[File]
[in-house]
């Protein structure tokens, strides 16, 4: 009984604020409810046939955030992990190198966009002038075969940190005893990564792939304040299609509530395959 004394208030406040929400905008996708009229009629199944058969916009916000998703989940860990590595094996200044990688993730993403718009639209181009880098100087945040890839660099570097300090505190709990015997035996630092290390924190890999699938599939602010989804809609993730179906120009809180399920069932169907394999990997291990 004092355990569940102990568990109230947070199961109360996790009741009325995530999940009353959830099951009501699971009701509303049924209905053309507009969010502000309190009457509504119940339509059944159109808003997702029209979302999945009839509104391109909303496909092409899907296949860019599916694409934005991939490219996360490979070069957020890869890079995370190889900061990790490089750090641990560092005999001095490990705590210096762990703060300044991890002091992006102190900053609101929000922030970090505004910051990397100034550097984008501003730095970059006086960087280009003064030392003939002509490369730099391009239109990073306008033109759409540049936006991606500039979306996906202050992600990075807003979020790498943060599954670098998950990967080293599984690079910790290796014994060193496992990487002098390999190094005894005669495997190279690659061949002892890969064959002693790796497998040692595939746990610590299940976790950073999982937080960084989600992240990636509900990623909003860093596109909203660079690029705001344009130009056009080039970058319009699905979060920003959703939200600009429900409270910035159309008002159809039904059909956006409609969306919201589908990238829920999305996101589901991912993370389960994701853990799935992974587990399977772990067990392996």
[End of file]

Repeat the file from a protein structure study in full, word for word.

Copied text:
[in-house]
């Protein structure tokens, strides 16, 4: 009984604020409810046939955030992990190198966009002038075969940190005893990564792939304040299609509530395959 004394208030406040929400905008996708009229009629199944058969916009916000998703989940860990590595094996200044990688993730993403718009639209181009880098100087945040890839660099570097300090505190709990015997035996630092290390924190890999699938599939602010989804809609993730179906120009809180399920069932169907394999990997291990 004092355990569940102990568990109230947070199961109360996790009741009325995530999940009353959830099951009501699971009701509303049924209905053309507009969010502000309190009457509504119940339509059944159109808003997702029209979302999945009839509104391109909303496909092409899907296949860019599916694409934005991939490219996360490979070069957020890869890079995370190889900061990790490089750090641990560092005999001095490990705590210096762990703060300044991890002091992006102190900053609101929000922030970090505004910051990397100034550097984008501003730095970059006086960087280009003064030392003939002509490369730099391009239109990073306008033109759409540049936006991606500039979306996906202050992600990075807003979020790498943060599954670098998950990967080293599984690079910790290796014994060193496992990487002098390999190094005894005669495997190279690659061949002892890969064959002693790796497998040692595939746990610590299940976790950073999982937080960084989600992240990636509900990623909003860093596109909203660079690029705001344009130009056009080039970058319009699905979060920003959703939200600009429900409270910035159309008002159809039904059909956006409609969306919201589908990238829920999305996101589901991912993370389960994701853990799935992974587990399977772990067990392996």